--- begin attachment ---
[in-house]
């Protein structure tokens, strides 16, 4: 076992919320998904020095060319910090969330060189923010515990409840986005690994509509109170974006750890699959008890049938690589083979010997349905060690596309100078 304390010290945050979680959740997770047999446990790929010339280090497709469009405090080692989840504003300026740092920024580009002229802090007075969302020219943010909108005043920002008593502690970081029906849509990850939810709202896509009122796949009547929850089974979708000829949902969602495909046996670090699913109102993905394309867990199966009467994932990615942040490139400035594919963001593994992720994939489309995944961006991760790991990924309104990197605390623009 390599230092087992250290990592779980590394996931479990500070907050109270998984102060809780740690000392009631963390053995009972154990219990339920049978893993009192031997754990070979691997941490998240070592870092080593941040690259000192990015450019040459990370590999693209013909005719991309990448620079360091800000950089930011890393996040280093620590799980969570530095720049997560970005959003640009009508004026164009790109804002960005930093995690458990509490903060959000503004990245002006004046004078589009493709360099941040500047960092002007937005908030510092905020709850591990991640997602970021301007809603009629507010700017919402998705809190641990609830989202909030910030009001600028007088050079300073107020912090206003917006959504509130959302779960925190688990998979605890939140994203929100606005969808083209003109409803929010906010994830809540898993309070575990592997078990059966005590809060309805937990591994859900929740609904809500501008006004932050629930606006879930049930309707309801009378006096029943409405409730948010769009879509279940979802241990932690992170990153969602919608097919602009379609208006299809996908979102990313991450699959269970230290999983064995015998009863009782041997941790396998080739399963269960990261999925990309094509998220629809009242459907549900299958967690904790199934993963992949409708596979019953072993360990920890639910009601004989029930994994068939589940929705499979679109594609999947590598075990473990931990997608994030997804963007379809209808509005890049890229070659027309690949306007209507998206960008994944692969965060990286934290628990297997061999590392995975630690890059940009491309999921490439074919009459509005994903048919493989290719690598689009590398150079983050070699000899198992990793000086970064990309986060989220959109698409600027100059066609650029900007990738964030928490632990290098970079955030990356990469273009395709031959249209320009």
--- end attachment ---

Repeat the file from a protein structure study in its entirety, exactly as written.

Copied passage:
[in-house]
């Protein structure tokens, strides 16, 4: 076992919320998904020095060319910090969330060189923010515990409840986005690994509509109170974006750890699959008890049938690589083979010997349905060690596309100078 304390010290945050979680959740997770047999446990790929010339280090497709469009405090080692989840504003300026740092920024580009002229802090007075969302020219943010909108005043920002008593502690970081029906849509990850939810709202896509009122796949009547929850089974979708000829949902969602495909046996670090699913109102993905394309867990199966009467994932990615942040490139400035594919963001593994992720994939489309995944961006991760790991990924309104990197605390623009 390599230092087992250290990592779980590394996931479990500070907050109270998984102060809780740690000392009631963390053995009972154990219990339920049978893993009192031997754990070979691997941490998240070592870092080593941040690259000192990015450019040459990370590999693209013909005719991309990448620079360091800000950089930011890393996040280093620590799980969570530095720049997560970005959003640009009508004026164009790109804002960005930093995690458990509490903060959000503004990245002006004046004078589009493709360099941040500047960092002007937005908030510092905020709850591990991640997602970021301007809603009629507010700017919402998705809190641990609830989202909030910030009001600028007088050079300073107020912090206003917006959504509130959302779960925190688990998979605890939140994203929100606005969808083209003109409803929010906010994830809540898993309070575990592997078990059966005590809060309805937990591994859900929740609904809500501008006004932050629930606006879930049930309707309801009378006096029943409405409730948010769009879509279940979802241990932690992170990153969602919608097919602009379609208006299809996908979102990313991450699959269970230290999983064995015998009863009782041997941790396998080739399963269960990261999925990309094509998220629809009242459907549900299958967690904790199934993963992949409708596979019953072993360990920890639910009601004989029930994994068939589940929705499979679109594609999947590598075990473990931990997608994030997804963007379809209808509005890049890229070659027309690949306007209507998206960008994944692969965060990286934290628990297997061999590392995975630690890059940009491309999921490439074919009459509005994903048919493989290719690598689009590398150079983050070699000899198992990793000086970064990309986060989220959109698409600027100059066609650029900007990738964030928490632990290098970079955030990356990469273009395709031959249209320009």